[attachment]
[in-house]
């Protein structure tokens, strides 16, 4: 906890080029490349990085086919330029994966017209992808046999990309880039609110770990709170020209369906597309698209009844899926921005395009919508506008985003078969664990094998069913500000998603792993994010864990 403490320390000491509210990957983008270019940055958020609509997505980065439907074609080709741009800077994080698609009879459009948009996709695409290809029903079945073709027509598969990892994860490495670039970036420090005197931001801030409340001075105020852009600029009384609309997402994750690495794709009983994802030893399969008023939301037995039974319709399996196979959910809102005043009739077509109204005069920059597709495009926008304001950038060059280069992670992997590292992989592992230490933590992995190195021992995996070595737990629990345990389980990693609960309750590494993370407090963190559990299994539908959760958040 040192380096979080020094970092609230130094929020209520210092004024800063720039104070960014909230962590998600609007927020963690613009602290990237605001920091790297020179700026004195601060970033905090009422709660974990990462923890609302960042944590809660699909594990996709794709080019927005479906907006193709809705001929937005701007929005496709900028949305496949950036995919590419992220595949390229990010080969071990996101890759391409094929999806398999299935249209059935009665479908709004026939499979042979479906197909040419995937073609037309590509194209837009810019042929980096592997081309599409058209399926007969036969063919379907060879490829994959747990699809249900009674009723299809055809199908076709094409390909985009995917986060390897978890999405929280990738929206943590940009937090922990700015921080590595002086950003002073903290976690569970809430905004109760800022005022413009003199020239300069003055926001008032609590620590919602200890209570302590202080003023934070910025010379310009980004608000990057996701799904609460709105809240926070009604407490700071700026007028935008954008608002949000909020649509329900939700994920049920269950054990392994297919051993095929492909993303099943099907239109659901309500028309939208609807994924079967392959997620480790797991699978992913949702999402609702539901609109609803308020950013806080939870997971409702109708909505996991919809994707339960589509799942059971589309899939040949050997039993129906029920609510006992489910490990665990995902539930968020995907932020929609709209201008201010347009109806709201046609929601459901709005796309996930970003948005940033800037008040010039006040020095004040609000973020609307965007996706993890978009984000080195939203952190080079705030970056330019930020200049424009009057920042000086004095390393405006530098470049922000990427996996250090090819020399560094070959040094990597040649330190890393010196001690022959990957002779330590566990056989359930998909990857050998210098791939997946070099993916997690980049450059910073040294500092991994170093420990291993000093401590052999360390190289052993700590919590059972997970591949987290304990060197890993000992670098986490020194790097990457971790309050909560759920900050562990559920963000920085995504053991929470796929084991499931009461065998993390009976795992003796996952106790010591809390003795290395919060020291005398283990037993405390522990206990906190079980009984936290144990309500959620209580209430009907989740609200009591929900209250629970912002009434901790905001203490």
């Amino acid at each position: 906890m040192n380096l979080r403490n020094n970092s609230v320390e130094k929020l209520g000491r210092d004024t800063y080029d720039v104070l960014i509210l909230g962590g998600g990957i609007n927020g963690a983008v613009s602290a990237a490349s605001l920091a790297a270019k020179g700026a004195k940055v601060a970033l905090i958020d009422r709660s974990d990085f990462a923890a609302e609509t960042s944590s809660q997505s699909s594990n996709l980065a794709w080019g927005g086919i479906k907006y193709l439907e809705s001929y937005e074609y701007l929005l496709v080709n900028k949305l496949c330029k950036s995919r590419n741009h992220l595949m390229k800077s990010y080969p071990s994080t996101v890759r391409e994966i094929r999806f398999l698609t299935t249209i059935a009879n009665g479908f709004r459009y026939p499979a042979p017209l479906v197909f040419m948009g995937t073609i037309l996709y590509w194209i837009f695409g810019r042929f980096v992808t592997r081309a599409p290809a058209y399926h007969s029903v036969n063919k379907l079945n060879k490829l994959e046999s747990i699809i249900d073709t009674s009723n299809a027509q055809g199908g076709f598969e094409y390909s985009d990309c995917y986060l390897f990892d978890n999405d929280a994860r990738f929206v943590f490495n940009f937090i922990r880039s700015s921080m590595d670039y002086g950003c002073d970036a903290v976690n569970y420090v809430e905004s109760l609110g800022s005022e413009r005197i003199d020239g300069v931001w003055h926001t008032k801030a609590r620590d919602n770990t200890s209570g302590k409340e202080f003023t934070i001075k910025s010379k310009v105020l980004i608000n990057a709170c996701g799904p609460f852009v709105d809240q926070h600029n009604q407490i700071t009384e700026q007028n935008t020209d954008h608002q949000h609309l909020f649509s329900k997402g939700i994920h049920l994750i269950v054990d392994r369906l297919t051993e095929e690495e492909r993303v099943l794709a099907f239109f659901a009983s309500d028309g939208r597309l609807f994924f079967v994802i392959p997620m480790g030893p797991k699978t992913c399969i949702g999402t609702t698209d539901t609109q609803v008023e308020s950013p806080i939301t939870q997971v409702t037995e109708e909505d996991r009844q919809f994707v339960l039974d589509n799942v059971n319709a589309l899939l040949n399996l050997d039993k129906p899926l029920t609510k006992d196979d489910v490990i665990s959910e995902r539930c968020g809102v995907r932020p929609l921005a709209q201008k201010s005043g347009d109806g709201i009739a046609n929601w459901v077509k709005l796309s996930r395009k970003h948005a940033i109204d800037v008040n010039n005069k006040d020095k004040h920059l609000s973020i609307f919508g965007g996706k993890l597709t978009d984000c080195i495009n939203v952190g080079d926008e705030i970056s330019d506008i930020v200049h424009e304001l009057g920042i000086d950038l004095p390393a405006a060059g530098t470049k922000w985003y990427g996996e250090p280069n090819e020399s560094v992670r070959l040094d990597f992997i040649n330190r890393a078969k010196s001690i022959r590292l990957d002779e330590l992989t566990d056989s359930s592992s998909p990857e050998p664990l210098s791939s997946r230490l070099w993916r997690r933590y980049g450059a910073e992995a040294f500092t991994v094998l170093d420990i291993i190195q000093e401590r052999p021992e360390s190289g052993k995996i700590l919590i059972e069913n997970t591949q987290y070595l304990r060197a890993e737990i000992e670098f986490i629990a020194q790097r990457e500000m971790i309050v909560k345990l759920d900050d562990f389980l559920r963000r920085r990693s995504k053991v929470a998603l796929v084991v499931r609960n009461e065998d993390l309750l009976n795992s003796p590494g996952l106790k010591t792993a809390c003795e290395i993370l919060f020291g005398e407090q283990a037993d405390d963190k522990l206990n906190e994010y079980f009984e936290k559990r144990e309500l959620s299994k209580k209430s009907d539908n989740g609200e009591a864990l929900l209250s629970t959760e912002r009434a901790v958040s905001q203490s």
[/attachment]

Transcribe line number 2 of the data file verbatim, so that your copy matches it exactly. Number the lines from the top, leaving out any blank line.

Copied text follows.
């Protein structure tokens, strides 16, 4: 906890080029490349990085086919330029994966017209992808046999990309880039609110770990709170020209369906597309698209009844899926921005395009919508506008985003078969664990094998069913500000998603792993994010864990 403490320390000491509210990957983008270019940055958020609509997505980065439907074609080709741009800077994080698609009879459009948009996709695409290809029903079945073709027509598969990892994860490495670039970036420090005197931001801030409340001075105020852009600029009384609309997402994750690495794709009983994802030893399969008023939301037995039974319709399996196979959910809102005043009739077509109204005069920059597709495009926008304001950038060059280069992670992997590292992989592992230490933590992995190195021992995996070595737990629990345990389980990693609960309750590494993370407090963190559990299994539908959760958040 040192380096979080020094970092609230130094929020209520210092004024800063720039104070960014909230962590998600609007927020963690613009602290990237605001920091790297020179700026004195601060970033905090009422709660974990990462923890609302960042944590809660699909594990996709794709080019927005479906907006193709809705001929937005701007929005496709900028949305496949950036995919590419992220595949390229990010080969071990996101890759391409094929999806398999299935249209059935009665479908709004026939499979042979479906197909040419995937073609037309590509194209837009810019042929980096592997081309599409058209399926007969036969063919379907060879490829994959747990699809249900009674009723299809055809199908076709094409390909985009995917986060390897978890999405929280990738929206943590940009937090922990700015921080590595002086950003002073903290976690569970809430905004109760800022005022413009003199020239300069003055926001008032609590620590919602200890209570302590202080003023934070910025010379310009980004608000990057996701799904609460709105809240926070009604407490700071700026007028935008954008608002949000909020649509329900939700994920049920269950054990392994297919051993095929492909993303099943099907239109659901309500028309939208609807994924079967392959997620480790797991699978992913949702999402609702539901609109609803308020950013806080939870997971409702109708909505996991919809994707339960589509799942059971589309899939040949050997039993129906029920609510006992489910490990665990995902539930968020995907932020929609709209201008201010347009109806709201046609929601459901709005796309996930970003948005940033800037008040010039006040020095004040609000973020609307965007996706993890978009984000080195939203952190080079705030970056330019930020200049424009009057920042000086004095390393405006530098470049922000990427996996250090090819020399560094070959040094990597040649330190890393010196001690022959990957002779330590566990056989359930998909990857050998210098791939997946070099993916997690980049450059910073040294500092991994170093420990291993000093401590052999360390190289052993700590919590059972997970591949987290304990060197890993000992670098986490020194790097990457971790309050909560759920900050562990559920963000920085995504053991929470796929084991499931009461065998993390009976795992003796996952106790010591809390003795290395919060020291005398283990037993405390522990206990906190079980009984936290144990309500959620209580209430009907989740609200009591929900209250629970912002009434901790905001203490």